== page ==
Julia Lee  |  Nov 03, 2010  |  0 comments

The 1924 three-halfpence for the British Empire Exhibition Until the mid-1920s, the British postal authorities had consistently shunned the idea of commemoratives, an opinion shared by the 'philatelist king' George V, who branded the notion of special event stamps ‘un-English’.

Before 1924 the British Post Office had issued a few items of commemorative postal stationery, but never a commemorative stamp.

 The birth of the stamps
 In the early planning for the British Empire Exhibition, a strong case was made that the only special issue should be postal stationery.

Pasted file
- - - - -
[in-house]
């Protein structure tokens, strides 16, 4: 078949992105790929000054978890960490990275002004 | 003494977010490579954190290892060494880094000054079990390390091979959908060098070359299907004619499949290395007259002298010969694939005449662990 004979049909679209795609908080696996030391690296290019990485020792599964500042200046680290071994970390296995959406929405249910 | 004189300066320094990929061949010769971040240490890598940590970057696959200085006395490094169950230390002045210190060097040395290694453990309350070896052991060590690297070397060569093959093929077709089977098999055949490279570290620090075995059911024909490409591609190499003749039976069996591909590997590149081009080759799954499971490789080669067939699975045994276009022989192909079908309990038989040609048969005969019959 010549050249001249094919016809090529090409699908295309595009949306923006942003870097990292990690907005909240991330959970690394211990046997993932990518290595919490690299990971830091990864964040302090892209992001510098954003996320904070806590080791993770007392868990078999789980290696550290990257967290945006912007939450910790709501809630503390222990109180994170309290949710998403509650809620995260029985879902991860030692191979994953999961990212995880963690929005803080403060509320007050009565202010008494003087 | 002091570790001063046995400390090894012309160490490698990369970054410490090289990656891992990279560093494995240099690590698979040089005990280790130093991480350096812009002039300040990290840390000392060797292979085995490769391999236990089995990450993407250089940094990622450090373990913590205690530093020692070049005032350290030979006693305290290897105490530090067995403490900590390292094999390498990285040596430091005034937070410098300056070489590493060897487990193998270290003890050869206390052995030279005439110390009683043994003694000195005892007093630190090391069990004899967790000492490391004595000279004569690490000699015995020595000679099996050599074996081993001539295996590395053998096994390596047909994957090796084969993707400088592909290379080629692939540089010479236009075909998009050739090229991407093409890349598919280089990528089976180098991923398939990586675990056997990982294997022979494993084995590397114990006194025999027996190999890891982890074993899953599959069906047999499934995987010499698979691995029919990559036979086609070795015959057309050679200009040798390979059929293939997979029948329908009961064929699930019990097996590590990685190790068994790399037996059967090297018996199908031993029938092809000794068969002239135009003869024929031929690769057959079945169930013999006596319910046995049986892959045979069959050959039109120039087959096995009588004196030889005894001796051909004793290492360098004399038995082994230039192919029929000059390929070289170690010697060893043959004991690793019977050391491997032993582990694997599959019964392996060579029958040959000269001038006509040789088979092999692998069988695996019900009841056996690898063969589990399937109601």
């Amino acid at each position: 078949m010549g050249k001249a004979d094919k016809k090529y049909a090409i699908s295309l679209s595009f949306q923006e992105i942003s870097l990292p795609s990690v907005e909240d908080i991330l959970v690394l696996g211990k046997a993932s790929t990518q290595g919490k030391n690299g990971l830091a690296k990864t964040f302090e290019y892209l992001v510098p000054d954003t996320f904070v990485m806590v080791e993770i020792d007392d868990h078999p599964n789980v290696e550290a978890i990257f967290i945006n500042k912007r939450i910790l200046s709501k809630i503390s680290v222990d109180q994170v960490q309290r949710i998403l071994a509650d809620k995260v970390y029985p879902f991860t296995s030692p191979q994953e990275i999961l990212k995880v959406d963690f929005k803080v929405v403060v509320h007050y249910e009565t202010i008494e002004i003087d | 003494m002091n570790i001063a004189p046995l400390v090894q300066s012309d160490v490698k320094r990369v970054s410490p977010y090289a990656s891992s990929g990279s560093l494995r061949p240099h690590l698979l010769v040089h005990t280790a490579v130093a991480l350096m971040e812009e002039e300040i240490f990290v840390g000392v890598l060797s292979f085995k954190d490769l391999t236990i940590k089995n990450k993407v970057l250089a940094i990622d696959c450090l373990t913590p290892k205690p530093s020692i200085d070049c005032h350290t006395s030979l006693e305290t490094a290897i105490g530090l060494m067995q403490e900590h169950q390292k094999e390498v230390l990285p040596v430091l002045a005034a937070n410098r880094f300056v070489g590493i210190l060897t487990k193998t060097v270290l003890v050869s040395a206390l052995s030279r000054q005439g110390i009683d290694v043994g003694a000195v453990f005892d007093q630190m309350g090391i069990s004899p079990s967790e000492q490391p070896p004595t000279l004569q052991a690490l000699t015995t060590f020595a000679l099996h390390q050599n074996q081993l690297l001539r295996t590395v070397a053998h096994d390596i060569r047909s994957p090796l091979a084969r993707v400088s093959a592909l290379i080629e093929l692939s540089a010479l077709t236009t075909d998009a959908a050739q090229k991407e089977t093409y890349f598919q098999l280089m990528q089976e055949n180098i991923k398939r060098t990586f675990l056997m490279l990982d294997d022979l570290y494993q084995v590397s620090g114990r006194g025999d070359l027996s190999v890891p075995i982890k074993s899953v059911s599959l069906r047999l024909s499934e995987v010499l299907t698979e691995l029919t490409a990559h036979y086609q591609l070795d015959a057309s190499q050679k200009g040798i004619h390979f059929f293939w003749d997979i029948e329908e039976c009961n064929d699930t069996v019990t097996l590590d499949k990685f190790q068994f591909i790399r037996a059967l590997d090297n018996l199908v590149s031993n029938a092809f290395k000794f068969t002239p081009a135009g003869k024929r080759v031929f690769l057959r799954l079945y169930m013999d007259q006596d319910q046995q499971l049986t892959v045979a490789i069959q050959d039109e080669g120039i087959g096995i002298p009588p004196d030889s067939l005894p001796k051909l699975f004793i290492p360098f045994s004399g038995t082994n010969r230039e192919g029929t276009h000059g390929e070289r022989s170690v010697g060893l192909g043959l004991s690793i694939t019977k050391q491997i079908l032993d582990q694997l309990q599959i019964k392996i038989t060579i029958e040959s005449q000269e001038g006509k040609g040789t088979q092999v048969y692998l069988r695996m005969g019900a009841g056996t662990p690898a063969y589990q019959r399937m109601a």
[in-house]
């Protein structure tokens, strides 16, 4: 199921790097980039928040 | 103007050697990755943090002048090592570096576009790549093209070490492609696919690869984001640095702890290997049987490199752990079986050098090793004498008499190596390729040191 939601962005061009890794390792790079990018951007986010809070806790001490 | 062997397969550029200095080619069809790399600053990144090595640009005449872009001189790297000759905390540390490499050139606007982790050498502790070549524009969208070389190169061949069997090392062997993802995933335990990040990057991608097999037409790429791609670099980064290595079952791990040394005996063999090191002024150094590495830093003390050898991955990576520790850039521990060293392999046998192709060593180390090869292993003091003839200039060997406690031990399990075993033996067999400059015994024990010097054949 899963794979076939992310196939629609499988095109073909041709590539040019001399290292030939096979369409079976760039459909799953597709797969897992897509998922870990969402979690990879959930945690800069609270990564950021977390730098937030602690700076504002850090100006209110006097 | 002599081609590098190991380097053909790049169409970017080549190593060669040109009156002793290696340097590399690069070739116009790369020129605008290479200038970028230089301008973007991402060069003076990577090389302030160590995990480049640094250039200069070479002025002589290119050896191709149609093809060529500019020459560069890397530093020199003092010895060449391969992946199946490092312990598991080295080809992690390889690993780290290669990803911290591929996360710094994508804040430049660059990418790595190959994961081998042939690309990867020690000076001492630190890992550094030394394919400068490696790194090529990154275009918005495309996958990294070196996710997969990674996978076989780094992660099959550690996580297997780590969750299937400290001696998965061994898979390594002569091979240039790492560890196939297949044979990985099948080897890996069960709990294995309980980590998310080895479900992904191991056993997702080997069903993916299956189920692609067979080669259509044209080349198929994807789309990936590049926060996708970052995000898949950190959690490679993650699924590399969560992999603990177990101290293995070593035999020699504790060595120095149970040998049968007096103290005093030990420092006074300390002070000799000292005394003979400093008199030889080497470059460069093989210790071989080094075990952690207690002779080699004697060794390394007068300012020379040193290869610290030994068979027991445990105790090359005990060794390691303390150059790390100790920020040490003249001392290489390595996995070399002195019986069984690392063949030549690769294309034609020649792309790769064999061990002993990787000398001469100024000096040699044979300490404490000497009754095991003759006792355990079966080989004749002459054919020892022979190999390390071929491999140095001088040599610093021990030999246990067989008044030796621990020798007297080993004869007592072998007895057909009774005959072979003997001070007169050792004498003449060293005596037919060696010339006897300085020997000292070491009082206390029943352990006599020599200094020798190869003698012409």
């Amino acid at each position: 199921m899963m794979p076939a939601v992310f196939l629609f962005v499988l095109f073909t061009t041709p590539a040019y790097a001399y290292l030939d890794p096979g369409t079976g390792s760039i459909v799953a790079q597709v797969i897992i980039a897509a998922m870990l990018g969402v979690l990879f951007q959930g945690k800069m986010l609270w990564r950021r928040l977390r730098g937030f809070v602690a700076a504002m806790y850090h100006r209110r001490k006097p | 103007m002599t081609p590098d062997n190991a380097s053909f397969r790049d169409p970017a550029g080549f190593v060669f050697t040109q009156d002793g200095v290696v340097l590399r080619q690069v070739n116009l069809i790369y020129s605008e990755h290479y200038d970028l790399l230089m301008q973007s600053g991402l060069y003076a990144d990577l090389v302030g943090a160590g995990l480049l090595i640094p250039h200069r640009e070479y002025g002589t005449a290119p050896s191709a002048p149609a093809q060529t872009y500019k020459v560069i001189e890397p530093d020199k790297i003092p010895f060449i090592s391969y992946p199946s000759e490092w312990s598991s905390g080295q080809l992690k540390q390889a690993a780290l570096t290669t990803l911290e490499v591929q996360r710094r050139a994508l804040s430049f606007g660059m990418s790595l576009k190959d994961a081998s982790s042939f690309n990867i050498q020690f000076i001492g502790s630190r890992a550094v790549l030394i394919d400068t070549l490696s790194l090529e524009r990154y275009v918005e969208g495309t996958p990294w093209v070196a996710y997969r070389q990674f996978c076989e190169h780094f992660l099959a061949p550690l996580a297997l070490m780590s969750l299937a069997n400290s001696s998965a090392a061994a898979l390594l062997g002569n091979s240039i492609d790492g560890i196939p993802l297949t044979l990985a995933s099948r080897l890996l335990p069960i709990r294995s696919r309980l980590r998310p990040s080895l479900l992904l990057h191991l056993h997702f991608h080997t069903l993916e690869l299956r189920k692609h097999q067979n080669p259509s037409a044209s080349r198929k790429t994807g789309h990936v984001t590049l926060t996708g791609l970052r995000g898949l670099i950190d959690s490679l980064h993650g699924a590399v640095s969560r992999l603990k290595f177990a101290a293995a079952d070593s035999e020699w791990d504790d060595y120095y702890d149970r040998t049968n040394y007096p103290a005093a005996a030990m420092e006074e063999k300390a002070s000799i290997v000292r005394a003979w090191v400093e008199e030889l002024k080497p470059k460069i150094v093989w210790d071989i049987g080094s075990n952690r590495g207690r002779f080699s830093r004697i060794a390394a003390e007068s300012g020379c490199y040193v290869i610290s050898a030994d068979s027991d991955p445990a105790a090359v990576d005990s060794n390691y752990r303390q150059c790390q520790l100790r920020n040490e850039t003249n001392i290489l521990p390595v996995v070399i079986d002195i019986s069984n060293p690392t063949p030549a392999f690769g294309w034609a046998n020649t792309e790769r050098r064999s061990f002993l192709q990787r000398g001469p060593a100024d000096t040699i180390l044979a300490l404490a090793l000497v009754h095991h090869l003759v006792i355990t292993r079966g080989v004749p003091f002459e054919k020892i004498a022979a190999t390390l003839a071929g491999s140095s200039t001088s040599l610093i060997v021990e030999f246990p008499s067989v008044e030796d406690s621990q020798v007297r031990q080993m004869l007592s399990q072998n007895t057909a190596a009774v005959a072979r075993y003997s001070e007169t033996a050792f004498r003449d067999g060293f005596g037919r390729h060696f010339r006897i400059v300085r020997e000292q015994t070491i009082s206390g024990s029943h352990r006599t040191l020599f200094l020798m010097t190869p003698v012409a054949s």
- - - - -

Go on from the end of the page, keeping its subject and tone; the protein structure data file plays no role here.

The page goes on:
John Winchester  |  Nov 02, 2010  |  0 comments

Mint copy of the octagonal 4a The East India Company, which had a monopoly on the carriage of mail to and from British India, was still using antiquated hand-struck stamps into the 1850s.

A commission reviewing its efficiency suggested the introduction of adhesive stamps, akin to those of Great Britain.

However, the cost of commissioning Perkins Bacon to engrave copper plates and recess-print these would be prohibitive, so a cheaper local approach was required.